Belt tightening may be the order of the day, but Britons will find it hard to sacrifice their holidays this summer. By taking out a reward credit card that offers free air miles, they may have a gateway to a getaway.
How useful these deals are, though, depends on individual circumstances and the discipline of the cardholder in paying off any debt they may build up. “If you’re confident you will be able to clear your balance each month, and you are a frequent flyer, they can be great for getting something back from your card and making it pay for you,” says Michelle Slade at financial information service Moneyfacts.
Anyone who uses a reward card should set up a direct debit and pay off the balance in full each month to avoid inflated interest rates. Some of the schemes also charge a substantial annual fee, so check before applying.
Most of the big airlines – including BA, Virgin Atlantic, easyJet and Ryanair – offer the cards, and the vast majority offer bonuses to entice customers. For example, the BA American Express card offers one BA air mile per pound spent, with an introductory bonus of 1,000 miles and a typical rate of 19.9 per cent. Its Premium Plus offers 1.5 miles for every pound spent and a 6,000-mile introductory bonus, but there is an annual fee of £150 and a colossal 46 per cent rate.
For budget flyers, the easyJet MasterCard offers one mile per pound spent in the UK, two miles per pound spent abroad and three miles per pound spent with easyJet. And there is no annual fee. But all is not what it seems at first. The air miles earned can only be redeemed for cash, which then has to be used against the cost of a flight. With easyJet every mile is worth one penny, so you will need to build up 2,000 points for a £20 flight. If you spend £250 within 90 days of receiving your card, you will automatically get 4,000 miles (worth £40) credited to your account.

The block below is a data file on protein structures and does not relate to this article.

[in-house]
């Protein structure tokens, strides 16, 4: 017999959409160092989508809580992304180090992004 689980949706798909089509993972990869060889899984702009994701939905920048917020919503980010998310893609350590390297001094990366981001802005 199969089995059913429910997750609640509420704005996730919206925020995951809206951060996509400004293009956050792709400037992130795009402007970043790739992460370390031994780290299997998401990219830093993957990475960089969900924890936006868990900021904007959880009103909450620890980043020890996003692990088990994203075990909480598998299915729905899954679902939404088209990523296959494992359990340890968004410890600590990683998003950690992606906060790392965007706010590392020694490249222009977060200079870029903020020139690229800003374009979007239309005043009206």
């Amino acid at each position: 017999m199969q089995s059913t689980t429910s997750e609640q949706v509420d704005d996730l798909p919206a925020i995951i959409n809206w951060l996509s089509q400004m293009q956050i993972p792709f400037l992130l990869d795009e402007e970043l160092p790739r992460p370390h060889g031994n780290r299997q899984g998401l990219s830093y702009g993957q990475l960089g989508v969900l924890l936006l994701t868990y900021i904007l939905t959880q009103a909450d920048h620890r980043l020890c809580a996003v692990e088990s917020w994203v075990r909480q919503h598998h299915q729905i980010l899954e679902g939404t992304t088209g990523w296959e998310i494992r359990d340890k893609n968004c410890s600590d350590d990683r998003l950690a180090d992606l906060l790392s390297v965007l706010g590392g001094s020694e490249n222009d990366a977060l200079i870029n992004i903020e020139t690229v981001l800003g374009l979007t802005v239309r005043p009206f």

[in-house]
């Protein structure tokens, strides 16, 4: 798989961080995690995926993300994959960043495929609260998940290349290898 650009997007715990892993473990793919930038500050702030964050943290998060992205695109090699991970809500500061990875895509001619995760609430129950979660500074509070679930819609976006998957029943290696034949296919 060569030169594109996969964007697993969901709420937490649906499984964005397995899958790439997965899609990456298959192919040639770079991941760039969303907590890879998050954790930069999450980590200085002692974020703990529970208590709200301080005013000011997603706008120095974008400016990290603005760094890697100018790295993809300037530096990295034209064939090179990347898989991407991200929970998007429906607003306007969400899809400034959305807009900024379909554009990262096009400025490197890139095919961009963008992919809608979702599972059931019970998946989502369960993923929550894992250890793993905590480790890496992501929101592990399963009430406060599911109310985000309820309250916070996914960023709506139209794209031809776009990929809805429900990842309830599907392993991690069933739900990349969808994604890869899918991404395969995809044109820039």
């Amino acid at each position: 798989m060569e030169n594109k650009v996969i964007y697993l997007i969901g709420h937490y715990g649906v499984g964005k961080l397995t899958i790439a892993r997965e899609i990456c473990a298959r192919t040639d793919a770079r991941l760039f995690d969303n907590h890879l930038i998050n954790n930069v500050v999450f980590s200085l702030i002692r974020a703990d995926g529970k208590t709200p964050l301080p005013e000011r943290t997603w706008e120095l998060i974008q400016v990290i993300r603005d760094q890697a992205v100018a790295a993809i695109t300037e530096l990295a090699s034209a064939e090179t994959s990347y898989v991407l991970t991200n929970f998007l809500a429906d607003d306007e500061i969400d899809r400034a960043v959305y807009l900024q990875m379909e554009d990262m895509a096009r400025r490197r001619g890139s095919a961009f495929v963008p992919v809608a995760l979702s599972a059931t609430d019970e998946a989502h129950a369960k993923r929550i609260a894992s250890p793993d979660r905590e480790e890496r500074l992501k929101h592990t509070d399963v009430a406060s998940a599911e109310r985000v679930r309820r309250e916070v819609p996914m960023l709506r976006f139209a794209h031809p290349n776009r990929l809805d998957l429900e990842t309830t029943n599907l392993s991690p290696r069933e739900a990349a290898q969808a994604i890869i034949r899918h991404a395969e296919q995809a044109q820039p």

This card offers 0 per cent on balance transfers for 12 months and a typical rate of 16.9 per cent, which is considerably more expensive than the “best buy” Barclaycard Simplicity Visa, currently charging 6.8 per cent.
However, savvy bargain hunters are free to work the system by redeeming the points for free flights, then paying off the card in full and cancelling it before any interest kicks in.
It’s important, though, to check out the small print. For instance, some cards offer impressive bonuses but stipulate that you must spend a high minimum amount within a limited period to claim the bonus miles. You are also likely to have to pay airport taxes and baggage allowance costs yourself. Air miles can have an expiry date too, often of 12 or 24 months.
Another risk for consumers is that they will miss out on more competitive deals when booking their flights by being forced to redeem air miles through just one airline.
An alternative is to become a member of the Airmiles scheme (Airmiles .co.uk). It’s free to join and you can earn miles by shopping at Tesco, filling up at Shell or using the Lloyds TSB Airmiles Duo credit card. “What makes our scheme different is that members collecting Airmiles use them for completely free flights, including all airline taxes, fees and surcharges,” says spokeswoman Andrea Burchett.
There is also plenty of flexibility in how the Airmiles are redeemed. Members can choose to exchange them for cruises, spa and golf breaks and even a trip to Alton Towers, as well as flights from BA, Lufthansa, Emirates and Air France.Reuse content